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  1. Active learning increases student learning, engagement, and interest in STEM and subsequently, the number and diversity of graduates. Yet, its adoption has been slow, partially due to instructors’ concerns about student resistance. Consequently, researchers proposed explanation and facilitation instructional strategies designed to reduce this resistance. Using surveys from 2-year and 4-year institutions including minority-serving institutions, we investigate the relationship between students’ affective and behavioral responses to active learning, instructors’ use of strategies, and active learning type. Analyses revealed low levels of student resistance and significant relationships between both explanation and facilitation strategy use and positive student responses.
  2. In this study, we examined the relation between students’ affective and behavioral response to active learning, the influence of students’ belongingness and their self-efficacy on these responses, and the moderating influence of students’ gender-identity. We found that, despite mean differences in value, positivity, and distraction, there were not gender differences in the pattern of relations between variables. For both groups, belongingness and self-efficacy independently predicted students’ affective response and their evaluation of the class. Belongingness also predicted students’ participation in class. These findings suggest that student-level factors play an important role in how students respond to active learning and that fostering an atmosphere that supports both self-efficacy and belongingness may be beneficial for all students.
  3. The construct of active learning permeates undergraduate education in science, technology, engineering, and mathematics (STEM), but despite its prevalence, the construct means different things to different people, groups, and STEM domains. To better understand active learning, we constructed this review through an innovative interdisciplinary collaboration involving research teams from psychology and discipline-based education research (DBER). Our collaboration examined active learning from two different perspectives (i.e., psychology and DBER) and surveyed the current landscape of undergraduate STEM instructional practices related to the modes of active learning and traditional lecture. On that basis, we concluded that active learning—which is commonly used to communicate an alternative to lecture and does serve a purpose in higher education classroom practice—is an umbrella term that is not particularly useful in advancing research on learning. To clarify, we synthesized a working definition of active learning that operates within an elaborative framework, which we call the construction-of-understanding ecosystem. A cornerstone of this framework is that undergraduate learners should be active agents during instruction and that the social construction of meaning plays an important role for many learners, above and beyond their individual cognitive construction of knowledge. Our proposed framework offers a coherent and actionable concept of active learningmore »with the aim of advancing future research and practice in undergraduate STEM education.« less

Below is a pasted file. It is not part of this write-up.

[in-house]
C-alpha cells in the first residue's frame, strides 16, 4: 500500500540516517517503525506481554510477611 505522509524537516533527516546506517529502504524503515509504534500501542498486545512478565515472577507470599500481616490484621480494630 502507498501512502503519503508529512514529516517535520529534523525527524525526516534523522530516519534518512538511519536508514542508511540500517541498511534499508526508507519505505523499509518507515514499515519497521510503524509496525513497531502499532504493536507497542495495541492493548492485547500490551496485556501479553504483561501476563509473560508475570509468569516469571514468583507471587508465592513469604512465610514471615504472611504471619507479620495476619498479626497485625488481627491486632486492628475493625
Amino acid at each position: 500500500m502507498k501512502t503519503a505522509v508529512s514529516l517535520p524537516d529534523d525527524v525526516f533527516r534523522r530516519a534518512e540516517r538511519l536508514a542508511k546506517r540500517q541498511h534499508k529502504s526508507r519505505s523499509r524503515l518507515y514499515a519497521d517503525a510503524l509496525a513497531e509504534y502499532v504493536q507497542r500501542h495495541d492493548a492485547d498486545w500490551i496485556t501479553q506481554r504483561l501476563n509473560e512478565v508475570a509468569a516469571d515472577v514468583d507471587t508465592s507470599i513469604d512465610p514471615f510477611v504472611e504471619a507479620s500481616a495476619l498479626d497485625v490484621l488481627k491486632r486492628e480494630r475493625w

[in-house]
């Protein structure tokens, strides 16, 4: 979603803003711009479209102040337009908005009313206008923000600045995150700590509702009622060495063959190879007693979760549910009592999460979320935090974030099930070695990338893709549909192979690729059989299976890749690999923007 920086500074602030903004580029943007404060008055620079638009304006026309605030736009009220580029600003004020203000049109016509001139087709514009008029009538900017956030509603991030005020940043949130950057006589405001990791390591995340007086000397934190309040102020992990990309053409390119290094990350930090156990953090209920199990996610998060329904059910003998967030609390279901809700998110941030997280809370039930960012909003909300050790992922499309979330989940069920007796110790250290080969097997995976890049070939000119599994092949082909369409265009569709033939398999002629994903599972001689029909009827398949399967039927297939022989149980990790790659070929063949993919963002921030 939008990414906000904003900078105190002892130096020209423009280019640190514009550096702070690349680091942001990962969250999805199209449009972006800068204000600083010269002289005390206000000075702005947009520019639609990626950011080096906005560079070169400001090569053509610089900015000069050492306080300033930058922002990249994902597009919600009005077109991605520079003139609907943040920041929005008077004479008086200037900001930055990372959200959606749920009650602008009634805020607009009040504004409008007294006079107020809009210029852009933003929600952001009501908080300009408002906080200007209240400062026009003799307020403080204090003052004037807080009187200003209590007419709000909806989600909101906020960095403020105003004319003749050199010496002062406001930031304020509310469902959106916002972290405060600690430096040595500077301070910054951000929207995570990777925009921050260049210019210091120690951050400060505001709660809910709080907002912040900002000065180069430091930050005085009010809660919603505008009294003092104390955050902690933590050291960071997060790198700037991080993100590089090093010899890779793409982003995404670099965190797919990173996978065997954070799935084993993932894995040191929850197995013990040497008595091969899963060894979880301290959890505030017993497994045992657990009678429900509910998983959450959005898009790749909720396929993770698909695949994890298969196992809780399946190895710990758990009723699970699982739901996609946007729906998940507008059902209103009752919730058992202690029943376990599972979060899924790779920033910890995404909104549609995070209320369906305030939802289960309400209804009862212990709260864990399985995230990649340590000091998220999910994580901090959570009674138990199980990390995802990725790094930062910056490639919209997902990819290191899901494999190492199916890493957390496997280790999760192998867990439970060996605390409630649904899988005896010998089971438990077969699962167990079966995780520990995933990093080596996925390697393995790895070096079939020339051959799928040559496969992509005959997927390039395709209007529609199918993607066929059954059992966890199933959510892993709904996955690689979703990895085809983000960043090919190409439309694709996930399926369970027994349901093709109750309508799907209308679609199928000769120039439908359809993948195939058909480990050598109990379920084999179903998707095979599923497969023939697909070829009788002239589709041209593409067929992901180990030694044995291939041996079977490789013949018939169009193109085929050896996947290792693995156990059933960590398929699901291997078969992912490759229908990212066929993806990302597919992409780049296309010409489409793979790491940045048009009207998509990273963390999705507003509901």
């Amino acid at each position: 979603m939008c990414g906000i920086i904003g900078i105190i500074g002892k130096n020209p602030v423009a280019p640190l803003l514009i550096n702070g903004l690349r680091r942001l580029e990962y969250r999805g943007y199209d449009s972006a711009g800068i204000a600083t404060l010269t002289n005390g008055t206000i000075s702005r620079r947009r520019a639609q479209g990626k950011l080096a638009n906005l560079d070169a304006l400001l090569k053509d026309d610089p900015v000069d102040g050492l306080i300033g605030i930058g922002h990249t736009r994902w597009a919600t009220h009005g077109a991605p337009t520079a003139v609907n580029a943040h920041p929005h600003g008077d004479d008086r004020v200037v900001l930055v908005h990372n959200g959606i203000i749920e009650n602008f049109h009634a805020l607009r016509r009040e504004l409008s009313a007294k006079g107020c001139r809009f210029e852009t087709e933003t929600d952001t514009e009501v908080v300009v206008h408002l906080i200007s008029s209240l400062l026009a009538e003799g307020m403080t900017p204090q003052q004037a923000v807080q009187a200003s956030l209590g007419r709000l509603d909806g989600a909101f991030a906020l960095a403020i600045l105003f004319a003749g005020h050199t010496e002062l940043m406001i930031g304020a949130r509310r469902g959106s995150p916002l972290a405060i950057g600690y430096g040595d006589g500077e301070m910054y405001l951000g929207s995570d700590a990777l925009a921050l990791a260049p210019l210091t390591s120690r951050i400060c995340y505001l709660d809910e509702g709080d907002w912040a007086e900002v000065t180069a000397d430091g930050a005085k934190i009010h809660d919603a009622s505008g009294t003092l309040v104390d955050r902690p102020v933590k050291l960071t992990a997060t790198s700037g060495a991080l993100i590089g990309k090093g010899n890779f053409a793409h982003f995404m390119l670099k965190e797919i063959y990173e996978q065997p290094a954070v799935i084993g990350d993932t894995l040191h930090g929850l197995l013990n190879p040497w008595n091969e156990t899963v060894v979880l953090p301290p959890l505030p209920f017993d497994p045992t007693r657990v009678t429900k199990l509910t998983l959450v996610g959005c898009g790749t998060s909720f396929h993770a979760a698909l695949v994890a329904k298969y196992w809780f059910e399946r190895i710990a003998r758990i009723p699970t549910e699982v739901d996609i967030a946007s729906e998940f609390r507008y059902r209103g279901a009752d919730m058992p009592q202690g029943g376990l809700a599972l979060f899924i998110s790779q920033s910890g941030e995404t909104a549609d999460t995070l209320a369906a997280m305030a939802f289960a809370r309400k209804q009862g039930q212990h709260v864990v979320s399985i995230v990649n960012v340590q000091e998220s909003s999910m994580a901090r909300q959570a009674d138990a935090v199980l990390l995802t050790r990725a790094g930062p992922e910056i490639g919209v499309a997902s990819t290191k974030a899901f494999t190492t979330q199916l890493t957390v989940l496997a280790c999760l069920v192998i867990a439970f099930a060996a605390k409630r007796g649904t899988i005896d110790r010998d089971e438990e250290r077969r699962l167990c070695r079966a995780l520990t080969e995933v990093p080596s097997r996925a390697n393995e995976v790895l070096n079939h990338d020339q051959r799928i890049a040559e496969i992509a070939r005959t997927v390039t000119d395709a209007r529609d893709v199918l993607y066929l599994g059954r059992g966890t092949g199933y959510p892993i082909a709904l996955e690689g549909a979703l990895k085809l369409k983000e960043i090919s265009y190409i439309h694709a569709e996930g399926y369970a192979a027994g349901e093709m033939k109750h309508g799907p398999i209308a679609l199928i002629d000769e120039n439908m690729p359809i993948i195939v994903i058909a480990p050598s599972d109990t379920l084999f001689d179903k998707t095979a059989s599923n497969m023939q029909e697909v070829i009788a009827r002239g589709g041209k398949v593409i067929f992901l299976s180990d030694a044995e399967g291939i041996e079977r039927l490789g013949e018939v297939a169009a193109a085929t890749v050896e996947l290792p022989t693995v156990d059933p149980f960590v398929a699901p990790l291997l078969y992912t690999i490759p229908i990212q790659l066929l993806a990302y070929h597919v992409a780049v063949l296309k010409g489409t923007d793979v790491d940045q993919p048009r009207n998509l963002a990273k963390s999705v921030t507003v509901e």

4. Abstract: Our research has identified strategies instructors can use to reduce student resistance to active learning, and we are developing a workshop intervention to change instructors’ motivation and behaviour related to adoption of active learning and of these strategies. We are using a randomized control trial to assess the impact of the workshop on instructors’ value, self-efficacy, and actual adoption of both active learning and the strategies to reduce resistance. In this paper, we describe our processes for recruiting workshop participants and for developing an instructor survey to assess the impact of the workshop.